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State of the University Address - October 2020

October 12, 2020

When I reflect on these past seven months, I am both humbled and heartened. I am humbled because our University has maneuvered through these tumultuous times with courage, grace and tenacity. We are still learning how to live amid this pandemic.

But our learning curve is less steep, and each of you should be very proud of the role you have played in leading our institution.

I am heartened because when I see the incredible work we are doing at our University, I know that we will emerge stronger than ever before.

I believe that when our world emerges from its current state of crisis, colleges and universities will fall into three groups:

  • Those that have collapsed or have been restructured due to the COVID-19 pandemic and its related financial shocks.
  • Those that try to revert to their old normal, even in a landscape that is permanently altered.
  • And those that will thrive by setting sail for uncharted blue ocean, where unserved needs can be met and untried innovations, nurtured.

It should not surprise you that I envision West Virginia University in the third group.

For years, our faculty, staff and students have been honing a culture of change. They have cemented our reputation as a place of purpose. Indeed, it is that culture of purpose, responsibility and curiosity that has allowed us to move through this pandemic unwavering and sure.

This unique moment in our history offers an uncanny match between the world’s needs and our strengths. West Virginia University will lead the way to healing during this crisis.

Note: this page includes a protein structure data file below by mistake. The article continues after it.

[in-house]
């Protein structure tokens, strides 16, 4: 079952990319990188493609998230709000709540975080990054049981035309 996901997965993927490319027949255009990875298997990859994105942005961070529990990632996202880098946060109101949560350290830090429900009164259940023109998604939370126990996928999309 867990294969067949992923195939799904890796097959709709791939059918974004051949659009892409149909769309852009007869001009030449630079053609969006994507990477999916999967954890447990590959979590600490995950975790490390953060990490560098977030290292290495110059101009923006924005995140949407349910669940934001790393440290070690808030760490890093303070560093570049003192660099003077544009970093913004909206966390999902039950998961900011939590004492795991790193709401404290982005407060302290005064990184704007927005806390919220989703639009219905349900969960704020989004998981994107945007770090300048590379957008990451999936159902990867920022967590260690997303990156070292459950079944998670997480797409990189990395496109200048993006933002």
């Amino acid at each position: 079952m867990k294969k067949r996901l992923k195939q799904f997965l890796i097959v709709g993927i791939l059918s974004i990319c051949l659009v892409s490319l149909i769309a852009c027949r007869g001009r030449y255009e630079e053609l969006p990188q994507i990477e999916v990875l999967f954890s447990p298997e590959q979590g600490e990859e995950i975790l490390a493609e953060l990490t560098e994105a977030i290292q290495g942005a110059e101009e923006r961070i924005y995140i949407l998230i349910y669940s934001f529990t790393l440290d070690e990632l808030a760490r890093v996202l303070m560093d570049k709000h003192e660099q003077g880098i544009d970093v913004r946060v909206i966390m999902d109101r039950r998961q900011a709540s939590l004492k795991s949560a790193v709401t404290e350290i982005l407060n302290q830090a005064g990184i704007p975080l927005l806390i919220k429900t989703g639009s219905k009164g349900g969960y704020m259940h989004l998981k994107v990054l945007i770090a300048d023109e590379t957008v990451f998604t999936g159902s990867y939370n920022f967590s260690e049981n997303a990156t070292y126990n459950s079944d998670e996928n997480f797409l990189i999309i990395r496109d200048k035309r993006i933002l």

A virus attacks our bodies by hijacking healthy cells and replicating throughout our bodies. In recent months, the COVID-19 pandemic has similarly invaded our lives, as financial, social and emotional challenges have intensified the shock to our system.

First, mental health challenges have increased, and their toll – particularly on our young people – will be among the most serious aftermaths of the pandemic.

This summer, after months of pandemic-driven lockdown, an American Psychological Association survey found that two-thirds of Americans say COVID-19 is a significant source of stress in their lives.

And more Americans report feeling frustrated, angry and scared than they did when the pandemic started. The problems are especially acute for young people. The Pew Research Center found more than twice as many young adults reporting high levels of psychological distress, such as anxiety, sleeplessness, depression and loneliness, compared to those 65 and older.

Protests nationwide gave another shock to our system this year, as they shone a spotlight on racial inequities and reaffirmed the need for true social justice throughout American society.

The pandemic also touched off financial aftershocks that have yet to be fully calculated and understood.

And finally, society is infected by a toxic political and cultural environment unlike anything I have ever seen before.

How do we successfully confront these challenges that are buffeting us from so many directions?

By celebrating what we do well, by learning from our mistakes and by daring to envision a bold new future.

We should embrace the steady leadership our University has shown throughout this crisis and our willingness to change course when conditions warranted it.

I am pleased with the robust program of testing, cleaning, distancing and much more that has enabled us to provide an on-campus learning experience for freshman and graduate students this fall.

After our initial testing phase, we implemented a strong surveillance testing program, reaching about 1,500 people per week in Morgantown. Surveillance testing in Beckley and Keyser is also continuing throughout the semester.

We are offering rapid testing for anyone who exhibits symptoms and frequent, ongoing testing for groups that may be at higher risk. We are also partnering with the Monongalia County Health Department and the West Virginia National Guard to provide free testing every Wednesday for faculty, staff, students and community members who want to test for any reason.

Continuous monitoring has helped us react quickly to problems, such as a disturbing upward trend in positive tests, due in part, to large, off-campus indoor gatherings that violated University guidelines.